The whole party then moved on to the Anchor at Walberswick, where our hosts Mark and Sophie Dorber and their fantastic team had created a meal based on the wild food we had been examining. Before we ate there was a quick tour round their allotment to be introduced to other common weeds that were edible, including poppy and chick weed.

Lunch started with an elderflower beer, fresh asparagus and samphire with gram flour pancakes; these were an absolute revelation, beautiful little light finger foods, we also had hop shoot tempura. This first phase of the meal was taken outside but we then transferred into a converted outbuilding, with one long table set for everyone to eat together. After the second sample beer I found myself deciding a taxi or lift would have been a good idea and will go back to collect the car later, it would have been a pity not to take advantage of Mark’s skills in selecting beers to go with each part of the meal and to appreciate his knowledge of the whole brewing process. The main course was three cousins salad, carrot, coriander seed and fat hen leaves; chicken in the woods risotto (always going to be a winner with me), stir fried sea cabbage and nettle and feta flat bread. There was also a glorious leg of lamb, sausages and crab. The flavours were marvellous and the team had worked well to balance strong flavours and enhance or compliment other more subtle flavours to produce a remarkable meal. At no point did you feel cheated on quality or quantity, these ‘weeds’ had

been given full starring roles. Jacky spoke more about the plants at stages throughout the meal and Mark expounded on the beers. Desert was a sublime elderflower panacotta made by @mikewallfish with gooseberries; this was followed by a wealth of cheeses both local to Walbersick and from Jacky’s deli, from mild fresh cheeses to seriously strong extra-matured examples. The whole polished off with coffee. We stayed way beyond the time allocated, so huge thanks to all for their patience and conviviality; I couldn’t think of a better way to spend a Saturday.

WildFood Safari are arranging more days that explore the journey of food from the sea, field, vineyard or brew house to the table and it is possible to purchase vouchers, which would make a great present for any foodie friends.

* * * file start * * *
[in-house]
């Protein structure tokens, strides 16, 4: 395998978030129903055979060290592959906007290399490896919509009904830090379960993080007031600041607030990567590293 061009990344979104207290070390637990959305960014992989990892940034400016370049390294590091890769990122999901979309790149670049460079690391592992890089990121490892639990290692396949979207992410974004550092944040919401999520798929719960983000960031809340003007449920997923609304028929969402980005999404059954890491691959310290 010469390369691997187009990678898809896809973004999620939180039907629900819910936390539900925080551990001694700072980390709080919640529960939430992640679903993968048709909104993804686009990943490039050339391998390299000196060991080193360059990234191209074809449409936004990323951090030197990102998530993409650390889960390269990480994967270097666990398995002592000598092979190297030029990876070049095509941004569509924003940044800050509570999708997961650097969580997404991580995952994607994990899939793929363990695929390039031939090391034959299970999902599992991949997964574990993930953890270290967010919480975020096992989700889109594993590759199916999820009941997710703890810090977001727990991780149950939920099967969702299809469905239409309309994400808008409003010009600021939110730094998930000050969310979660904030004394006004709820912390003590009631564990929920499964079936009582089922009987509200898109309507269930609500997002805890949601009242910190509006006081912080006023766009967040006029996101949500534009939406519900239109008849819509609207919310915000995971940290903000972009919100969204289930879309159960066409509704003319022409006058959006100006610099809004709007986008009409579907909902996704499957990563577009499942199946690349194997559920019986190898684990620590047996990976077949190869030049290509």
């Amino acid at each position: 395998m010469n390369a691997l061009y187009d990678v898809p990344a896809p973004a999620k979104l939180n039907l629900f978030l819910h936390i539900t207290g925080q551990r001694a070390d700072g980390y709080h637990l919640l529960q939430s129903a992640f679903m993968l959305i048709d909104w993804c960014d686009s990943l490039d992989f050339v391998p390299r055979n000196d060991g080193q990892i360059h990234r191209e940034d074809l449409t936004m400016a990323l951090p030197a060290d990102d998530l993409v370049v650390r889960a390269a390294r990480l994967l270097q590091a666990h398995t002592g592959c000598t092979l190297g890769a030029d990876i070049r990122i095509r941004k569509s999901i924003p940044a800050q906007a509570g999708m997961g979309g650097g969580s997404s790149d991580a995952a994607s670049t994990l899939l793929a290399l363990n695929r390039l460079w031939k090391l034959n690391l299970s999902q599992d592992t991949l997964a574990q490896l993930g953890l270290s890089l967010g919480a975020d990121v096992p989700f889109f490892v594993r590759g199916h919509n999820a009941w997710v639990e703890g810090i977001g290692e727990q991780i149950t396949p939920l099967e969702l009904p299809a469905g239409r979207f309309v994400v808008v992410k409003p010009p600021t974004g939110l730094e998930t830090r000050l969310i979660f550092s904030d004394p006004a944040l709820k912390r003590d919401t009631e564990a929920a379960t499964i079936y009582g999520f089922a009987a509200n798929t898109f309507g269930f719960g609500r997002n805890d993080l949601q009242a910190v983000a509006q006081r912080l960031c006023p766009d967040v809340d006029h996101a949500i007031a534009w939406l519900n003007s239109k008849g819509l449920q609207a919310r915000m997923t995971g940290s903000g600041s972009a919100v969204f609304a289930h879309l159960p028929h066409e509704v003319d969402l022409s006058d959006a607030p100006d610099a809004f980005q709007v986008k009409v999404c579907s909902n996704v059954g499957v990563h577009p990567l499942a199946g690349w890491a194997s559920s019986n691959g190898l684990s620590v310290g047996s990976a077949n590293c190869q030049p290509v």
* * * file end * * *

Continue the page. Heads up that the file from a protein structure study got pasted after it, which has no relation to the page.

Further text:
Favourite Friday

This has been a fun week; started the new job, the garden is beginning to reach good level of production, Twitter freebies arrived, chat at the local school went well and some friends started to tweet, a little more of each below.

I will not be blogging much relating to my new jobs as there are some aspects of confidentiality etc that would make it inappropriate, but from the point of view of a sea change in career it feels good so far. The bike ride of 25 minutes to and from work is basically on the flat with a small stretch of rough track that joins two made-up farm tracks. At most I have seen three vehicles in any one journey; also hares, woodpeckers and squirrels; plus I can review the hedgerows for their current and future potential – urgent need to deal with some elderflowers (cordial, fritters, ice cream, champagne)

The garden is producing plenty of white onions and salad, although too much is bolting in the dry weather. I have resorted to the hose again as the water butts are dry. Rain is promised for the weekend. The strawberry hanging baskets are nearly over and the first of the alpine strawberries are colouring up. Pleased with the site of baby Kohl Rabi which I am tempted to eat small. The beans are climbing the stalks. Took a salad to friend’s this weekend which included large quantities of chive flowers, some sorrel and other leaves; seemed to go down well.

Twitter freebies this week have included @paddyandscotts coffee and @ethicalsoap foot scrubby and hand cream. Really pleased with these and will give feedback to the people concerned. The coffee was taken to the friend’s house and shared with girl friends, really good coffee their website explains more about how they started in the garage and moved on to processing various different coffees. The foot scrubbie is a slice of loofa impregnated with lemony smelling soap, tried it out in the shower this morning, it tickles! Allyson’s website describes her journey into business using excess goat’s milk from her smallholding.